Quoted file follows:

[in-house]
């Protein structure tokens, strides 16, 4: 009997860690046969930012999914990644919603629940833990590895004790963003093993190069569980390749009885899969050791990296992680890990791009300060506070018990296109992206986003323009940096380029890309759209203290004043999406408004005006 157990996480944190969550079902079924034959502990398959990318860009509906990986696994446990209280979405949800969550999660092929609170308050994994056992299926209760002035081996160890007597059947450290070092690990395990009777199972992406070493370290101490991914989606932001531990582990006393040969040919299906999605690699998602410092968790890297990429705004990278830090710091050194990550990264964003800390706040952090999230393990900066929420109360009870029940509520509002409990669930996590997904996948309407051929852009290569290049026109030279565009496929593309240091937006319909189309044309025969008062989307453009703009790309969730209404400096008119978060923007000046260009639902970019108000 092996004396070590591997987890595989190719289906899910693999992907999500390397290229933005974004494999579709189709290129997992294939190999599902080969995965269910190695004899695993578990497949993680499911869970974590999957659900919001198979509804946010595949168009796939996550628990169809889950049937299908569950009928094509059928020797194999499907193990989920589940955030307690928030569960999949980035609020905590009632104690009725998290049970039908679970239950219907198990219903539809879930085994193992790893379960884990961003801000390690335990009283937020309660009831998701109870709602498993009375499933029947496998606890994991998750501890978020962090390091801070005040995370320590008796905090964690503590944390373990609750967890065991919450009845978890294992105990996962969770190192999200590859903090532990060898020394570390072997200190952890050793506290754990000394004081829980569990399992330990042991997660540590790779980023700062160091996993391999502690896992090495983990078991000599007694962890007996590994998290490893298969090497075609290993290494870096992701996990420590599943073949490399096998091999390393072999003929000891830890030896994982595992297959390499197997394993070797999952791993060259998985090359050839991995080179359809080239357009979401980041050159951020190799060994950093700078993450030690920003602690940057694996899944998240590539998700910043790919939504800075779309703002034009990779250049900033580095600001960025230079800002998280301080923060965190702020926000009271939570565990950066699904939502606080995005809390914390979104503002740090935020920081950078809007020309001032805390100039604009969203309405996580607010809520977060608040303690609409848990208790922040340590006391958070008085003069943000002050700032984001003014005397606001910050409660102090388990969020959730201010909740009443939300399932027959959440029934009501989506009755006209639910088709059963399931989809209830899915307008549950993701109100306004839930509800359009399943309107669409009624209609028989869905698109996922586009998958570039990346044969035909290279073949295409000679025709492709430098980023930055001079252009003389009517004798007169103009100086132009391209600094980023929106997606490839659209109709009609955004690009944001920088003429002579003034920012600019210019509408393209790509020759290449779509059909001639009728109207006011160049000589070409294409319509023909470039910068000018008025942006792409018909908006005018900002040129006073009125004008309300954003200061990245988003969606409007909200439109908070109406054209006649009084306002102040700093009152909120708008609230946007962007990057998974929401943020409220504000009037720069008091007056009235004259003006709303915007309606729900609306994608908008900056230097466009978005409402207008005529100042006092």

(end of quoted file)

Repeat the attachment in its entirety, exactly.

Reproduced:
[in-house]
């Protein structure tokens, strides 16, 4: 009997860690046969930012999914990644919603629940833990590895004790963003093993190069569980390749009885899969050791990296992680890990791009300060506070018990296109992206986003323009940096380029890309759209203290004043999406408004005006 157990996480944190969550079902079924034959502990398959990318860009509906990986696994446990209280979405949800969550999660092929609170308050994994056992299926209760002035081996160890007597059947450290070092690990395990009777199972992406070493370290101490991914989606932001531990582990006393040969040919299906999605690699998602410092968790890297990429705004990278830090710091050194990550990264964003800390706040952090999230393990900066929420109360009870029940509520509002409990669930996590997904996948309407051929852009290569290049026109030279565009496929593309240091937006319909189309044309025969008062989307453009703009790309969730209404400096008119978060923007000046260009639902970019108000 092996004396070590591997987890595989190719289906899910693999992907999500390397290229933005974004494999579709189709290129997992294939190999599902080969995965269910190695004899695993578990497949993680499911869970974590999957659900919001198979509804946010595949168009796939996550628990169809889950049937299908569950009928094509059928020797194999499907193990989920589940955030307690928030569960999949980035609020905590009632104690009725998290049970039908679970239950219907198990219903539809879930085994193992790893379960884990961003801000390690335990009283937020309660009831998701109870709602498993009375499933029947496998606890994991998750501890978020962090390091801070005040995370320590008796905090964690503590944390373990609750967890065991919450009845978890294992105990996962969770190192999200590859903090532990060898020394570390072997200190952890050793506290754990000394004081829980569990399992330990042991997660540590790779980023700062160091996993391999502690896992090495983990078991000599007694962890007996590994998290490893298969090497075609290993290494870096992701996990420590599943073949490399096998091999390393072999003929000891830890030896994982595992297959390499197997394993070797999952791993060259998985090359050839991995080179359809080239357009979401980041050159951020190799060994950093700078993450030690920003602690940057694996899944998240590539998700910043790919939504800075779309703002034009990779250049900033580095600001960025230079800002998280301080923060965190702020926000009271939570565990950066699904939502606080995005809390914390979104503002740090935020920081950078809007020309001032805390100039604009969203309405996580607010809520977060608040303690609409848990208790922040340590006391958070008085003069943000002050700032984001003014005397606001910050409660102090388990969020959730201010909740009443939300399932027959959440029934009501989506009755006209639910088709059963399931989809209830899915307008549950993701109100306004839930509800359009399943309107669409009624209609028989869905698109996922586009998958570039990346044969035909290279073949295409000679025709492709430098980023930055001079252009003389009517004798007169103009100086132009391209600094980023929106997606490839659209109709009609955004690009944001920088003429002579003034920012600019210019509408393209790509020759290449779509059909001639009728109207006011160049000589070409294409319509023909470039910068000018008025942006792409018909908006005018900002040129006073009125004008309300954003200061990245988003969606409007909200439109908070109406054209006649009084306002102040700093009152909120708008609230946007962007990057998974929401943020409220504000009037720069008091007056009235004259003006709303915007309606729900609306994608908008900056230097466009978005409402207008005529100042006092």